Mystery of child buried alive solved as accused convicted

 

URSULA HERMANN was just 10 years old when she was kidnapped in September 1981, stuffed in a wooden box and buried alive in a Bavarian forest.

Almost 30 years after she suffocated to death, a 59-year-old former neighbour was found guilty of her murder yesterday and sentenced to life imprisonment.

“We simply cannot imagine the mortal fear this child felt in her last moments,” said trial Judge Wolfgang Rothermel, delivering his verdict after a mammoth 13-month trial in the Bavarian city of Augsburg.

The accused, a bulky bearded man identified only as Werner M, was found guilty of kidnapping the girl and burying her alive in the hope of extorting DM2 million from her parents. The ransom demands, made in night-time calls to her parents, ended in tragedy for the Hermann family.

After 19 days, police found where Ursula had been buried in the woods near Bavaria’s Ammersee Lake.

Four days after her body was found, an anonymous caller to the local police told them to “make sure to take care of Werner”.

Then 31, Werner M was a local mechanic who lived down the road from the Hermann family. He was questioned by police after the anonymous phone call and, after initially claiming to have no alibi, said he spent the evening Ursula vanished with friends.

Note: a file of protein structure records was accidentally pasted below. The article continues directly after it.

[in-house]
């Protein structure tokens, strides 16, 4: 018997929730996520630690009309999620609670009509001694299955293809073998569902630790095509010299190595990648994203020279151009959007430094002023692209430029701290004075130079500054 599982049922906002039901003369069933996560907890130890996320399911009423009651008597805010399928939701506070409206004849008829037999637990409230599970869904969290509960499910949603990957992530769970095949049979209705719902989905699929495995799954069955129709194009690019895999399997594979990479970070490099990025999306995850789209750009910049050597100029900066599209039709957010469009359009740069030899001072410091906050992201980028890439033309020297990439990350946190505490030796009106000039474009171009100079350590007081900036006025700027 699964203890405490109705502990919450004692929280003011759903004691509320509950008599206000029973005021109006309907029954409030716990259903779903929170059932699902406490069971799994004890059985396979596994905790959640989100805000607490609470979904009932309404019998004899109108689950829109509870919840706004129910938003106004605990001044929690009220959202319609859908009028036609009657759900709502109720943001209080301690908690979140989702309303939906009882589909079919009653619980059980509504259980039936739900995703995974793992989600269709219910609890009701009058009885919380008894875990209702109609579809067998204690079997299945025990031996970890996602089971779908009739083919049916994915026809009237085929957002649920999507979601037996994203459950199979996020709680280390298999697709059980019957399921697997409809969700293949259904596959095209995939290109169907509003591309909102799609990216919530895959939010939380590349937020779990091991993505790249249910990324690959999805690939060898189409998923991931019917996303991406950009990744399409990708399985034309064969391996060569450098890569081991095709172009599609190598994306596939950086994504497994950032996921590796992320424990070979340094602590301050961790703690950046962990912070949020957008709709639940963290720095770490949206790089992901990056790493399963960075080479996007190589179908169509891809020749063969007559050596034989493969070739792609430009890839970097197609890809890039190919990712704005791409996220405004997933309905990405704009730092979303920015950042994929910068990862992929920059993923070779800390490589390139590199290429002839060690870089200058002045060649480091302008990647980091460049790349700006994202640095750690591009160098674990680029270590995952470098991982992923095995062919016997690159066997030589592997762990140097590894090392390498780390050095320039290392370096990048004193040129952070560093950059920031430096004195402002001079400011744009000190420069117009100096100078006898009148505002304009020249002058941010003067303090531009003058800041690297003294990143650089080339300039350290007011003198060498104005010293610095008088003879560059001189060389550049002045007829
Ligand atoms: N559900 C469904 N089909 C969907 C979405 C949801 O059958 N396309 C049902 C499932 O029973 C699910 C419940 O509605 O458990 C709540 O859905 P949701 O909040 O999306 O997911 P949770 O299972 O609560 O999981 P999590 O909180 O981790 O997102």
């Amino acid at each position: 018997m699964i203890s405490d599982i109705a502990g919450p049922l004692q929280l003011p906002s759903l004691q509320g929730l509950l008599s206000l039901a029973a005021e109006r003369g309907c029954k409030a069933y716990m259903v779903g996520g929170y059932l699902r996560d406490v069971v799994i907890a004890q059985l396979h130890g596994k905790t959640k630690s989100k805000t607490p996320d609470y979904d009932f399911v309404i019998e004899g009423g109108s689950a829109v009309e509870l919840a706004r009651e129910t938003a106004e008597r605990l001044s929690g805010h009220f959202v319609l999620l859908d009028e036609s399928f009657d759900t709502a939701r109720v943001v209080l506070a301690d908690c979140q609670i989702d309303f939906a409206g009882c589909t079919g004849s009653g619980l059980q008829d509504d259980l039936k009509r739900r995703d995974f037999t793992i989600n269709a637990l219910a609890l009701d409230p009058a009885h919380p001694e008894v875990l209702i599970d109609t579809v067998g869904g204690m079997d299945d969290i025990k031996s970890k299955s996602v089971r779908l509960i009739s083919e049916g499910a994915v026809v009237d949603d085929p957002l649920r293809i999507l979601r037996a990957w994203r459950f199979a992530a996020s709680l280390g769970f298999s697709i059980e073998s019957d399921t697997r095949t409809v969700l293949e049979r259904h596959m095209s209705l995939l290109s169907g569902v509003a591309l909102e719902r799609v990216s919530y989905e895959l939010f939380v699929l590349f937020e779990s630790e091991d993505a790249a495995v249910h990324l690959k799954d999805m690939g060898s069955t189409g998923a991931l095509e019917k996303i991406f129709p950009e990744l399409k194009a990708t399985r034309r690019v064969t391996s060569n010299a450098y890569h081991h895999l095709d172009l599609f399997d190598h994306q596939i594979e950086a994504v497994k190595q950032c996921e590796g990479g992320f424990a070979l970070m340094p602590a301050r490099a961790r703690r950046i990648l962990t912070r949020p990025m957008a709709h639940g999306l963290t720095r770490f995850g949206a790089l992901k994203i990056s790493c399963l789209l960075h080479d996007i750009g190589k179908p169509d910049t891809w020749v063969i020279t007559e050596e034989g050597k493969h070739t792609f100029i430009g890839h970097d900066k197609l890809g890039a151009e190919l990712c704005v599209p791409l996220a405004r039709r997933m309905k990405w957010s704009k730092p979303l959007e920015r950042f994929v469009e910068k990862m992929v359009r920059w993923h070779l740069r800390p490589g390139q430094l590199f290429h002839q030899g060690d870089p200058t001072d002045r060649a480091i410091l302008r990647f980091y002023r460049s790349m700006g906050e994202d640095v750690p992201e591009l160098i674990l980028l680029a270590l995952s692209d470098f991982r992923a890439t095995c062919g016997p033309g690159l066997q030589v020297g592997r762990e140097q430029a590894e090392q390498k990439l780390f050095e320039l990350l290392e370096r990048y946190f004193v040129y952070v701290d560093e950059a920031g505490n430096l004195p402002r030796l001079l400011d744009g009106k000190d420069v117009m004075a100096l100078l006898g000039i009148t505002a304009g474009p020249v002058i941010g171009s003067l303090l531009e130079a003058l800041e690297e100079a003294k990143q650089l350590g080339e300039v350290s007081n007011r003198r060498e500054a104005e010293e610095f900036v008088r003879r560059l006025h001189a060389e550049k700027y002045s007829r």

Police built up a file on Werner. He had considerable debts at the time and a witness was on record as claiming Werner said he would “have to pull off a coup to bring in a few million”. His ex-wife had been a cleaner in the Hermann household.

The mechanic was arrested in late January 1982 and his workshop searched, but police found no trace of any tools required to build and bury the box. The case was closed, unsolved, in 1991, with the statute of limitations set to expire next year.

In 2007, a new investigator, Brigitta Baur, was handed the case. She reviewed all documents, conducted inconclusive DNA tests on remaining evidence and had Werner H followed.

The breakthrough came when another house search turned up an old reel-to-reel tape recorder. A police sound engineer studied the machine, then listened to recordings of phone calls made to the Hermann parents by Ursula’s kidnapper, during which he tormented the family by playing repeatedly a recording of a local radio station signature melody.

The police technicians said that minute audio comparison of the tape recorder heads with recordings of the ransom calls showed conclusively that the machine had been used to play back the melody in the recordings.

Werner claimed to have bought the machine recently at a flea market, but the court dismissed his claims and returned a guilty verdict.

The Hermann family’s 30-year ordeal ended. But they said they were disappointed the case had been solved using circumstantial evidence.

Family lawyer Marion Zech said: “Right to the end, one always hopes for one, unmistakeable clue.”